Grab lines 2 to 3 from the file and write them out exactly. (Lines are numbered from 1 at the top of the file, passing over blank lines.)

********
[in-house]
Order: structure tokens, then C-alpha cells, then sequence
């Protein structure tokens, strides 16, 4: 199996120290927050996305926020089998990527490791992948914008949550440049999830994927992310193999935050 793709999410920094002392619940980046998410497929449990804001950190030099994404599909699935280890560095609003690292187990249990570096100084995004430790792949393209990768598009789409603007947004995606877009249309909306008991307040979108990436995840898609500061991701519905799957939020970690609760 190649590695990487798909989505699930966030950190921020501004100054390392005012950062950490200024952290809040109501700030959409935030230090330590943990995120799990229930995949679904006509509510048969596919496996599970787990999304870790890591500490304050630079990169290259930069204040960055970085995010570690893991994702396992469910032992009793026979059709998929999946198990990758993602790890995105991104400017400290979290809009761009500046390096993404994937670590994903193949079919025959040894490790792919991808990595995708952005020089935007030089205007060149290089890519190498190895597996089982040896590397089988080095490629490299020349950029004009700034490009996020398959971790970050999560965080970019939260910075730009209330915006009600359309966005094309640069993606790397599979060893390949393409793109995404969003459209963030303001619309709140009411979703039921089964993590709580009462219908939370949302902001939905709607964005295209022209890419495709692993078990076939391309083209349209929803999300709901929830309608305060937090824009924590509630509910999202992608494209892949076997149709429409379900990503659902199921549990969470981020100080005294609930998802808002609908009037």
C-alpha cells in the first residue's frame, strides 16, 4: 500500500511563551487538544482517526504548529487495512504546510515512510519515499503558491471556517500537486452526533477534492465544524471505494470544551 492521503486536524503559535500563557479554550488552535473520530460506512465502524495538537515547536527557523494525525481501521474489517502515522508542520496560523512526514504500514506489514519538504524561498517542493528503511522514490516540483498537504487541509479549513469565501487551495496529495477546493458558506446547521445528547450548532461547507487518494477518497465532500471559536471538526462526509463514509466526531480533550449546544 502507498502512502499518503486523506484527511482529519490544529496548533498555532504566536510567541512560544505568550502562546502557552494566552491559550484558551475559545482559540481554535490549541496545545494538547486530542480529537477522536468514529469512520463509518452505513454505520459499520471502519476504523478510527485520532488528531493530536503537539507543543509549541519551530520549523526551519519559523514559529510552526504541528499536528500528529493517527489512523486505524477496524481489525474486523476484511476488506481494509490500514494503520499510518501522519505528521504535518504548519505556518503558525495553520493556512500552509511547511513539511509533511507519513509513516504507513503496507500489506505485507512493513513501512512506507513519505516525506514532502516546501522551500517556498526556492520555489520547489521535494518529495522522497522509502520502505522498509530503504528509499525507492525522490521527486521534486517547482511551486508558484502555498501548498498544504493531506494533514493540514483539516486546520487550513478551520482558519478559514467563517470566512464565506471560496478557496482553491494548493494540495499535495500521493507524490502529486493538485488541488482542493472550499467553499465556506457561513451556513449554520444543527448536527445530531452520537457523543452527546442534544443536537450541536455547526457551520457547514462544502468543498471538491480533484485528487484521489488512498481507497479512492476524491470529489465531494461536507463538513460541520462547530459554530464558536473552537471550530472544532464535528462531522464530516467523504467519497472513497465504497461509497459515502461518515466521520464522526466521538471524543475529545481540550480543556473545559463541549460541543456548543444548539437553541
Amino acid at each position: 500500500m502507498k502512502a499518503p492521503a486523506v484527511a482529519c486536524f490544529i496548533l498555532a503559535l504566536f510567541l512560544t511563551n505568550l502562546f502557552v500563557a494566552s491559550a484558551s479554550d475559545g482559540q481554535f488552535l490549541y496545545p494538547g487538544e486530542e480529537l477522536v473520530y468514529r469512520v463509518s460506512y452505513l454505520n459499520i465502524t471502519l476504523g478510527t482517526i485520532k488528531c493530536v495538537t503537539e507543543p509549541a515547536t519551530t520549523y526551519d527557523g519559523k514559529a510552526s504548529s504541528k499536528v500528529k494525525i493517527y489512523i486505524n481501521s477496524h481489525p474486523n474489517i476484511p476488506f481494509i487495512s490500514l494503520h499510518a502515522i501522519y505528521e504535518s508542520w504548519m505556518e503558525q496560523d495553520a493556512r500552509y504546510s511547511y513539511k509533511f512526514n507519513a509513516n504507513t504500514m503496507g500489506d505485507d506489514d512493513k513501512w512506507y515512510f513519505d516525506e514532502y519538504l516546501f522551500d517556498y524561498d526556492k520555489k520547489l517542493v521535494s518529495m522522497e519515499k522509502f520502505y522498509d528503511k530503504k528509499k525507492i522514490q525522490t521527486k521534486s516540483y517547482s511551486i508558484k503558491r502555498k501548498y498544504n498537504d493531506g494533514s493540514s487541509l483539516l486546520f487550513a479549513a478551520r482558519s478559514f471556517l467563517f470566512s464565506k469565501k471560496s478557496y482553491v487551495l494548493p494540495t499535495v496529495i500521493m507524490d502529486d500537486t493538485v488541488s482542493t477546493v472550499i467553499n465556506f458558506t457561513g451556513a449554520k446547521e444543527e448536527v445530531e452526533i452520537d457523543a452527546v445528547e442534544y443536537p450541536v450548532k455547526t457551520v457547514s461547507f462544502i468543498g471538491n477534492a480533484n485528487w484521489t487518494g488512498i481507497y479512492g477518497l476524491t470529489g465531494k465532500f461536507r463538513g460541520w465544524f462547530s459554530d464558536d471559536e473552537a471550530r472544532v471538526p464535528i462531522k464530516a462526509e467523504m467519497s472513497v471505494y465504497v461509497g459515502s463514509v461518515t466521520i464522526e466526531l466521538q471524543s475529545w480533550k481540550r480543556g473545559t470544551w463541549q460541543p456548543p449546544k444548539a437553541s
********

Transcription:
Order: structure tokens, then C-alpha cells, then sequence
């Protein structure tokens, strides 16, 4: 199996120290927050996305926020089998990527490791992948914008949550440049999830994927992310193999935050 793709999410920094002392619940980046998410497929449990804001950190030099994404599909699935280890560095609003690292187990249990570096100084995004430790792949393209990768598009789409603007947004995606877009249309909306008991307040979108990436995840898609500061991701519905799957939020970690609760 190649590695990487798909989505699930966030950190921020501004100054390392005012950062950490200024952290809040109501700030959409935030230090330590943990995120799990229930995949679904006509509510048969596919496996599970787990999304870790890591500490304050630079990169290259930069204040960055970085995010570690893991994702396992469910032992009793026979059709998929999946198990990758993602790890995105991104400017400290979290809009761009500046390096993404994937670590994903193949079919025959040894490790792919991808990595995708952005020089935007030089205007060149290089890519190498190895597996089982040896590397089988080095490629490299020349950029004009700034490009996020398959971790970050999560965080970019939260910075730009209330915006009600359309966005094309640069993606790397599979060893390949393409793109995404969003459209963030303001619309709140009411979703039921089964993590709580009462219908939370949302902001939905709607964005295209022209890419495709692993078990076939391309083209349209929803999300709901929830309608305060937090824009924590509630509910999202992608494209892949076997149709429409379900990503659902199921549990969470981020100080005294609930998802808002609908009037």